Announcement and Release DatesEdit
The Beta Test for LEGO Universe was first announced at the 2010 Consumer Electronics Show, also known as CES. The first round of Beta Keys were emailed to non-Alphas on March 10, 2010.
The original date of beta testing was set for February 25, only to be prolonged for unknown reasons. While the beta was rescheduled for release on February 27, it was once again prolonged.
The beta testing phase ended on September 26, 2010. The game started for Founders (those who pre-ordered) on October 8, and was released in stores on October 26.
The game had already undergone an Alpha Testing phase. Alpha Testers composed of LEGO Kids Inner Circle members, LEGO employees and their family members, chosen visitors at CES 2010, and people who visited locations where the pods had landed. These people got to try out the game (based on a set schedule), and report bugs that they found, in order to prepare the game for the Beta test phase.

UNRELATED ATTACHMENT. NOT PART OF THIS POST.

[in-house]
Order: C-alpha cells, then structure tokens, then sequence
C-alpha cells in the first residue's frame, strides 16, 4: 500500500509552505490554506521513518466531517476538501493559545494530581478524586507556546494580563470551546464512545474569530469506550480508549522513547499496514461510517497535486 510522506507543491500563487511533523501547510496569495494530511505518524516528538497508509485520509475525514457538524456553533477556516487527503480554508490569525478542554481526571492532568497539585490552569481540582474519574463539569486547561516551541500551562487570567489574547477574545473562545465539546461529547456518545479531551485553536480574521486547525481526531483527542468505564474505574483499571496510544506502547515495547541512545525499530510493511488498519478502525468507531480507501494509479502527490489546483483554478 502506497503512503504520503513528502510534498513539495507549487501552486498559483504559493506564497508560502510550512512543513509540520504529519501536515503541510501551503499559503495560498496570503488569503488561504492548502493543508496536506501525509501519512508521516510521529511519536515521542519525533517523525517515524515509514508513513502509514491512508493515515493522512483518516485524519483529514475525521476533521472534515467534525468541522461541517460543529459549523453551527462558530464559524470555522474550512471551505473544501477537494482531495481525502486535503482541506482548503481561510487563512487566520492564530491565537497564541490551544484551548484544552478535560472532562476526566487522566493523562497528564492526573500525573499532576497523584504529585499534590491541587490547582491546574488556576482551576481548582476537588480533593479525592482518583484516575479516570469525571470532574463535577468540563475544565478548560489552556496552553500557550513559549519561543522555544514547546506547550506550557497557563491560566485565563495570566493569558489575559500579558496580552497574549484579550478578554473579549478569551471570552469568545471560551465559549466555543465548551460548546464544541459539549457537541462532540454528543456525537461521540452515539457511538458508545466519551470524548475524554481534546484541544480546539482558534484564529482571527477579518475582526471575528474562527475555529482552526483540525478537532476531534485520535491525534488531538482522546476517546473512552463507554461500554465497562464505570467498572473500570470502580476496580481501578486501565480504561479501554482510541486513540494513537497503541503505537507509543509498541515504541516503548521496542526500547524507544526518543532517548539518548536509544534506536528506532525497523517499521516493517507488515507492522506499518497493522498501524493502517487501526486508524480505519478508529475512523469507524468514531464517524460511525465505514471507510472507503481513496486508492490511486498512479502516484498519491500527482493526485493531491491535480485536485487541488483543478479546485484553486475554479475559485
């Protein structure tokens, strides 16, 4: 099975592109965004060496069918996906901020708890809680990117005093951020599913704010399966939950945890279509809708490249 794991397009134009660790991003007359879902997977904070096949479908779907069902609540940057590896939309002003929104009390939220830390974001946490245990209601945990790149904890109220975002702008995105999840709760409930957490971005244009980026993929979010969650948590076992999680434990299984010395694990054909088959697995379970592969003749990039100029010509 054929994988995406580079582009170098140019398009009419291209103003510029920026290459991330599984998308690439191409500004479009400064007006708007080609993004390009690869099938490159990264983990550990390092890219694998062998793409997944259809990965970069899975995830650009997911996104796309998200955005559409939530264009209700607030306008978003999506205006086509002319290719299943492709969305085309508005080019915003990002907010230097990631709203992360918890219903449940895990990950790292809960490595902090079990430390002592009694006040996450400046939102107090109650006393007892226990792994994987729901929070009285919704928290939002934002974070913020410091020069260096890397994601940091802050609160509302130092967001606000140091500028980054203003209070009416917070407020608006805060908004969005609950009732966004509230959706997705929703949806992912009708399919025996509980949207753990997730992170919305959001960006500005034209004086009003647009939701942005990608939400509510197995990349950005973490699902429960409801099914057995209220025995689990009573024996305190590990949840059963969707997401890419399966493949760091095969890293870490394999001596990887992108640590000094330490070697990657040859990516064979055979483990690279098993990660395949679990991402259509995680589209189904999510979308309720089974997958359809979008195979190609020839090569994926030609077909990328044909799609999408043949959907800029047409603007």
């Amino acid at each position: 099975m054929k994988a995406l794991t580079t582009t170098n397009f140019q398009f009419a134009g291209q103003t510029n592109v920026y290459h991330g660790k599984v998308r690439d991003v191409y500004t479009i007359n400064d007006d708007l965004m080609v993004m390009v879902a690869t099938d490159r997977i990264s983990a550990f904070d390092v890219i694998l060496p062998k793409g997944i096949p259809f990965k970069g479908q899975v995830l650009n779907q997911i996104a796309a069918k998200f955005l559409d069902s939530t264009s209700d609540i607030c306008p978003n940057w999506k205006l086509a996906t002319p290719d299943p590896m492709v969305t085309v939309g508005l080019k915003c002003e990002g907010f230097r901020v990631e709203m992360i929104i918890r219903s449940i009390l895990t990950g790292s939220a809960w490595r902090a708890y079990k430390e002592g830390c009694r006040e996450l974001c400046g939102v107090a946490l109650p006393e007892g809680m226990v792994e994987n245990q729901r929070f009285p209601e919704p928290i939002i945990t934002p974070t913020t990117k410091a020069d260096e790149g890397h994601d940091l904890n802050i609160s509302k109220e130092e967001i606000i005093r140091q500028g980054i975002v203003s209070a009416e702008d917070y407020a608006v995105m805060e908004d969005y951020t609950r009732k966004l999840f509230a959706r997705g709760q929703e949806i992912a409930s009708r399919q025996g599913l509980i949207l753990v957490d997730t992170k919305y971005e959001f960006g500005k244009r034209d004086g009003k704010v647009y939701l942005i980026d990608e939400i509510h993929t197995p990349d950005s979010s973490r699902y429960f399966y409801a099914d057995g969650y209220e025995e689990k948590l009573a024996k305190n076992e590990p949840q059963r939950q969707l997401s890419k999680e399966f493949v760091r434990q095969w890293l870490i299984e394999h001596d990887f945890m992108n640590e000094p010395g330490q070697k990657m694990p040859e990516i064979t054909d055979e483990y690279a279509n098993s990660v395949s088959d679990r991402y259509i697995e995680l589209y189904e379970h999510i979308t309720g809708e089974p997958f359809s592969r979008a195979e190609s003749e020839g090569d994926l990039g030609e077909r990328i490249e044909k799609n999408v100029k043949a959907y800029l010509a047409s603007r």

Sign UpsEditOn February 3, 2010, the producer of LEGO Universe released a link to sign up for beta testing, but it did not guarantee that those who used the link would be chosen.
Since then, the sign up page was sent out to Newsletter subscribers, My LEGO Network users, and members of the LEGO Kids Inner Circle. On March 2, the beta sign up page was posted in the official LEGO Universe news section on the LEGO Universe website.
Sign ups ended on September 26, the same day the Beta test ended.
CompatabilityEditThe Alpha version of LEGO users only worked on Windows computers with 1 GB RAM, a hefty video card, and quite a bit of hard drive space. A Mac version was never available, although at the time the LEGO Universe team stated that they were looking into the matter. Some users were able to work around this incompatibility by using a Windows emulator - such as VMware - and even creating an actual port of the game, though a Windows emulator was still required to Patch the files.
A Mac version was released late into the Beta Testing phase, although a multitude of bugs made it almost unplayable at first. A Mac version was available at the Live 1 launch as well.
Declaration of SecrecyEdit
The Declaration of Secrecy was a document created by LEGO in order to restrain alpha testers from posting pictures, videos, or posts about the LEGO Universe gameplay. This declaration remained throughout the closed beta period as well, with the same specifications as before.
Live 1; Beta T-ShirtsEdit
The reward for beta testing is an in-game t-shirt.